Harvard Sex Harassment Policy Denies Due Process - 28 Harvard Law Professors

Students' Fundamental Rights Violated Under Pressure From Government - Administrators Could Be Sued For Damages for Violating Constitution
 
 
The Law Requires Fairness to Both Sides re Sexual Harassment Allegations
The Law Requires Fairness to Both Sides re Sexual Harassment Allegations
 
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WASHINGTON - Oct. 15, 2014 - PRLog -- WASHINGTON, D.C. (Oct. 15,  2014):  Twenty-eight current and former law professors at Harvard University have declared in the Boston Globe that Harvard's new policy on sexual harassment - similar to that of many other colleges and universities  - denies accused students due process or fundamental fairness, and does so because of pressure from the federal government.

        I think most law professors would agree, says public interest law professor John Banzhaf, who has been arguing that such policies, at least at public colleges, violate the U.S. Constitution, and specifically the very clear rules set forth in the well known case of Mathews v. Eldridge.

        Here is some of what the Harvard law professors wrote:

        "Harvard has adopted procedures for deciding cases of alleged sexual misconduct which lack the most basic elements of fairness and due process, are overwhelmingly stacked against the accused, and are in no way required by Title IX law or regulation."

        Their concerns include: "The absence of any adequate opportunity to discover the facts charged and to confront witnesses and present a defense at an adversary hearing," and "the failure to ensure adequate representation for the accused, particularly for students unable to afford representation."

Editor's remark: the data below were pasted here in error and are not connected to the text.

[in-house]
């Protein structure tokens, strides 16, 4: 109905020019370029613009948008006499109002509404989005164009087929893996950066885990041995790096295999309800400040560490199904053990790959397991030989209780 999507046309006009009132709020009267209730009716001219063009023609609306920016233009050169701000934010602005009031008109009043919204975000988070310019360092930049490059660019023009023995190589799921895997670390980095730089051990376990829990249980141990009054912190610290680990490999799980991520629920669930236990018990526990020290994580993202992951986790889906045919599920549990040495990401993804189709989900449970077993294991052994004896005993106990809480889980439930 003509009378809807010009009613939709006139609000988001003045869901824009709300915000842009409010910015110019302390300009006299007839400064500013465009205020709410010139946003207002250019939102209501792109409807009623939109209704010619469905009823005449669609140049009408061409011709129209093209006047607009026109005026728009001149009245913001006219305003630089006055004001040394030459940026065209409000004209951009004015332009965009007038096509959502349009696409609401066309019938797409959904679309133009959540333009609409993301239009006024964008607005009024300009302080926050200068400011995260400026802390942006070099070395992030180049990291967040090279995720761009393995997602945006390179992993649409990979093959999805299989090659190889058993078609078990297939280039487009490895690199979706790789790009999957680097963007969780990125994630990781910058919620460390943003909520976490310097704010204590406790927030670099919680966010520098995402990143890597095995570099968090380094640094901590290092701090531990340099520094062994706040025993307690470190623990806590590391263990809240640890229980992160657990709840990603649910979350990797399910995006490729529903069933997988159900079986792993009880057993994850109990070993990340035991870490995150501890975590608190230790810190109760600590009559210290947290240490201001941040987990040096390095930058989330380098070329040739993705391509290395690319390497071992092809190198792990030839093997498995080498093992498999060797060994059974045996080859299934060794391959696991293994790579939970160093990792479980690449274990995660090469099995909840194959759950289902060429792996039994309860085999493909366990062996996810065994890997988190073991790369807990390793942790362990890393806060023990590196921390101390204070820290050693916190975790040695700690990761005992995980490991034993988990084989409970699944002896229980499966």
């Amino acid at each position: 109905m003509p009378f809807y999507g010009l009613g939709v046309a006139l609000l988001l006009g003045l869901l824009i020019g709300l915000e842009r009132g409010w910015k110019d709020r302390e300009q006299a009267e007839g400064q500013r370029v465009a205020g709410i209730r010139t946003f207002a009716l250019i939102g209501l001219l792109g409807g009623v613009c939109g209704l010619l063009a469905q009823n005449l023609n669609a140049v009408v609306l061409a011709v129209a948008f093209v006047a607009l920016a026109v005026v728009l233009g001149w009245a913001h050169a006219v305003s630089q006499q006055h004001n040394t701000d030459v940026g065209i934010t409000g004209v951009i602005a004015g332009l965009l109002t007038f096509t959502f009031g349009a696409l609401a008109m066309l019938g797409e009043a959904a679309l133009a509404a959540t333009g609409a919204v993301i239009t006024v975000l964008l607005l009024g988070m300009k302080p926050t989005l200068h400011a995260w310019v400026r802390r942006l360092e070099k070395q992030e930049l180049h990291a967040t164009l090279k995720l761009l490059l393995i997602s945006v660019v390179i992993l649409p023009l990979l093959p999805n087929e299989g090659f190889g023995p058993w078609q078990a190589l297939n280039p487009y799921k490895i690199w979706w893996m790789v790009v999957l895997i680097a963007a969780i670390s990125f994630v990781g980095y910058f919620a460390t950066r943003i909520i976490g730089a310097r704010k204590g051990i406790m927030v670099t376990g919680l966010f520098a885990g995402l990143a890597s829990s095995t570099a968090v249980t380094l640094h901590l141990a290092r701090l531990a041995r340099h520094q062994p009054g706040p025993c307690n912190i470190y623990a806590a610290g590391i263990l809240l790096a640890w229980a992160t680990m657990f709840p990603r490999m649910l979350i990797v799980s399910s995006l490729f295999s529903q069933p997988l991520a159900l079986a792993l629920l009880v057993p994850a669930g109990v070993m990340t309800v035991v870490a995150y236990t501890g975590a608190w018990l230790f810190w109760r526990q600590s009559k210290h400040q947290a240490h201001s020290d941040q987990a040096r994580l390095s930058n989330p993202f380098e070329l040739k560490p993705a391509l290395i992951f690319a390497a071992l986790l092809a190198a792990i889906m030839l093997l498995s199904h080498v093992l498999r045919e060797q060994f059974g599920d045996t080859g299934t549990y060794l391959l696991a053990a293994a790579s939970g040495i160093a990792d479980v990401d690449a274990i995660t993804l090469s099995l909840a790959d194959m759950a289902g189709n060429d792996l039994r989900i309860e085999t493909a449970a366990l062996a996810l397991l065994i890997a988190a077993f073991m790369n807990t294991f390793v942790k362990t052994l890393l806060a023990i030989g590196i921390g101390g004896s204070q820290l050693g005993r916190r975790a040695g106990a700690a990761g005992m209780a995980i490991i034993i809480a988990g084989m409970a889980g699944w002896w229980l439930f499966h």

They also complain that the rules empower one biased office to investigate, prosecute, decide, and review all accusations, adopt "a definition of sexual harassment that goes significantly beyond Title IX and Title VII law," and adopt "rules governing sexual conduct between students both of whom are impaired or incapacitated, rules which are starkly one-sided as between complainants and respondents.”

        Banzhaf notes that the Supreme Court has repeatedly held that in situations in which the accused face serious consequences, they must be provided with significant procedural Due Process protections generally including the right to cross examine adverse witnesses, to be represented by counsel, and to have an impartial adjudicator separate from those who investigated or prosecuted.

        In short, says Banzhaf, the policies of many if not most public universities would be found unconstitutional if challenged in court, and administrators might even be found liable for damages.

        More than a dozen students accused under various university sexual harassment policies have been successful in court, and more than two dozen such cases are still currently pending.

        Partially in response to new policies, male students are being advised to videotape their sexual encounters - a practice which surprisingly is not illegal in many states, says Banzhaf.

JOHN F. BANZHAF III, B.S.E.E., J.D., Sc.D.
Professor of Public Interest Law
George Washington University Law School,
FAMRI Dr. William Cahan Distinguished Professor,
Fellow, World Technology Network,
Founder, Action on Smoking and Health (ASH)
2000 H Street, NW
Washington, DC 20052, USA
(202) 994-7229 // (703) 527-8418
http://banzhaf.net/ @profbanzhaf

Contact
GWU Law School
202 994-7229 / 703 527-8418
jbanzhaf@law.gwu.edu
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Tags:Harvard, Law Professors, Sexual Harassment, Due Process, Fundamental Fairness
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